Center Files Amicus Brief Explaining Consumers’ Ability To Recover Attorneys’ Fees In Cases Against Holders Of Credit Contracts

November 17, 2021

The Center filed an amicus brief in Pulliam v. HNL Automotive, a case before the California Supreme Court that will determine whether defrauded consumers may collect attorneys’ fees against third-party finance companies pursuant to the FTC Holder Rule. The FTC Rule allows consumers to bring claims and defenses against holders of their credit contracts, but limits a consumer’s “recovery” to what was paid on the contract. Availability of fees is a critical factor in determining whether defrauded consumers can bring these cases at all. Without fees, few consumers could get the legal help they need. 

Prior to 1975, consumers were left in the lurch if they purchased a defective product from a fly-by-night seller and the sale was financed by a third party, because there was no recourse for them against the only solvent party: the third party holder. The common law “holder-in-due-course doctrine” meant that a company that purchased a financing contract (or “holder”) could not be held liable for the acts and omissions of the original seller, even if that seller originated the contract based on fraud, misrepresentation, or the sale of a defective product. As a result, a seller would routinely use deceptive sales tactics to sell a faulty product to consumers on credit, then turn around and sell the repayment contracts to a finance company. Later, when consumers discovered the product was faulty, they would find the seller had gone out of business — and that there was no recourse against the holder. The holder, however, had the right to sue the consumers if they stopped paying for the useless product.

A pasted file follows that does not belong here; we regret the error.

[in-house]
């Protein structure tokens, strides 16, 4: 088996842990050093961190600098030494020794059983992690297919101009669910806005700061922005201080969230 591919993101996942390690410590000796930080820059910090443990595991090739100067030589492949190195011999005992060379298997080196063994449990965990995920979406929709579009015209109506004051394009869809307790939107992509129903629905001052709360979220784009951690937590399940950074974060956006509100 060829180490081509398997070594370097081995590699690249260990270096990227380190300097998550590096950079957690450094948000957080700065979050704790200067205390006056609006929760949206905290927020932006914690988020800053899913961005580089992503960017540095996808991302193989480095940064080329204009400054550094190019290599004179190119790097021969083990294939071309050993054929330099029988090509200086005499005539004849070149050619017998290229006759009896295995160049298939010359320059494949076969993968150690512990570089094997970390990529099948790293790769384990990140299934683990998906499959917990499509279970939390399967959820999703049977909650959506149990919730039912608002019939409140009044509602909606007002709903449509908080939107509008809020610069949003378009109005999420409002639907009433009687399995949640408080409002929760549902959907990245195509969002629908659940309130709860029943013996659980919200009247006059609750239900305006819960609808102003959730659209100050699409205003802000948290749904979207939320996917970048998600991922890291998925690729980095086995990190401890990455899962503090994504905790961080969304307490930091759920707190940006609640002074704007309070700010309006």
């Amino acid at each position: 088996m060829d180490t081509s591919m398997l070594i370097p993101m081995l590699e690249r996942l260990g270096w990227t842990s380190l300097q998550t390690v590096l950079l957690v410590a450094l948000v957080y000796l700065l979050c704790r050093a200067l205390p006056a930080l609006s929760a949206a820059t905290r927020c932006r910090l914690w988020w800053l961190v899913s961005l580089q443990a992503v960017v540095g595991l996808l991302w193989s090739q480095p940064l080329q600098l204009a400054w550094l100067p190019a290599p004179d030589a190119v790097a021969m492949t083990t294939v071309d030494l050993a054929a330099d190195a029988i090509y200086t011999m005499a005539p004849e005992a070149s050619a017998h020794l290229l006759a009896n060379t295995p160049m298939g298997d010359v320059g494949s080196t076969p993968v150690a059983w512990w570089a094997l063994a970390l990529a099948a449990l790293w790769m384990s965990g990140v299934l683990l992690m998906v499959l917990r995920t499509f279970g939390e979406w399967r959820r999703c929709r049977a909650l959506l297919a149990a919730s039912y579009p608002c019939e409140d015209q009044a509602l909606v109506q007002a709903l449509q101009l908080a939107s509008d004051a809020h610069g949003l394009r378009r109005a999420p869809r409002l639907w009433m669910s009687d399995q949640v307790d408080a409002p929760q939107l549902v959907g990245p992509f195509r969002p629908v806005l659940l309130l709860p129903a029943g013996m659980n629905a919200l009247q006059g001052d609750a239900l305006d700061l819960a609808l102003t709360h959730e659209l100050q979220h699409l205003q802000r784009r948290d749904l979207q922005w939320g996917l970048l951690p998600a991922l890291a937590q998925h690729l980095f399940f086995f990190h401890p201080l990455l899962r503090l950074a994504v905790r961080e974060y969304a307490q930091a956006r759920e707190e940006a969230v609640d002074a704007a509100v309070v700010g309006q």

To combat this problem, in 1975 the FTC crafted the Rule to give defrauded consumers a pathway to vindicate their claims. The Rule establishes that it is an unfair business practice for a credit contract not to provide consumers the ability to bring claims against a holder of that contract. The Rule provides that a consumer’s “recovery” against the holder of a credit contract is limited to what she paid on the contract. 

The key question, today, is whether the limitation on “recovery” prevents consumers from getting attorneys’ fees above what they paid on the contract. In California, courts have traditionally awarded attorneys’ fees to prevailing plaintiffs against holders of their credit contracts. However, in the last few years two California appellate decisions have held that consumers could not recover attorneys’ fees above what they had paid – and a 2019 Rule Confirmation from the FTC appeared to agree. When the court of appeal in Pulliam held differently, it created a split in California authority – and the California Supreme Court determined that the split should be resolved.  

The Center’s brief argues that the 2019 FTC Rule Confirmation that opined that the Rule generally does not permit attorneys’ fees is at odds with the purpose of the Rule and should not be accorded deference. The brief highlights the reality that the recovery of attorneys’ fees is a critical factor in whether consumers are able to bring these cases at all. The brief presents evidence from the Federal Register that the FTC was well aware of the need for attorneys’ fees when it wrote the rule. The Commission recognized at the time that cases of this kind will not be brought unless attorneys’ fees are available, since the damages are often too small to attract an attorney and consumers cannot afford to pay an attorney out of pocket. Given these realities, the only reasonable reading of the Rule would allow consumers to be awarded attorneys’ fees.

The brief also highlights the difficulty that Californians have had in finding counsel willing to take their cases in the wake of the recent appellate decisions holding attorneys’ fees are unavailable. In an ironic twist, those decisions threaten to create a regime in which consumers are unable to obtain fee awards while prevailing holders face no such obstacle to utilizing the state’s fee-shifting statutes against consumers.

If affirmed – as the Center’s brief argues it should be – the court of appeal’s decision in Pulliam would reestablish the rights that California consumers held for more than four decades. 

The Center was joined on the brief by the Centers for Public Interest Law at the University of San Diego, Consumers for Auto Reliability and Safety, Consumer Federation of California, East Bay Community Law Center, Housing & Economic Rights Advocates, National Consumer Law Center, and Public Law Center.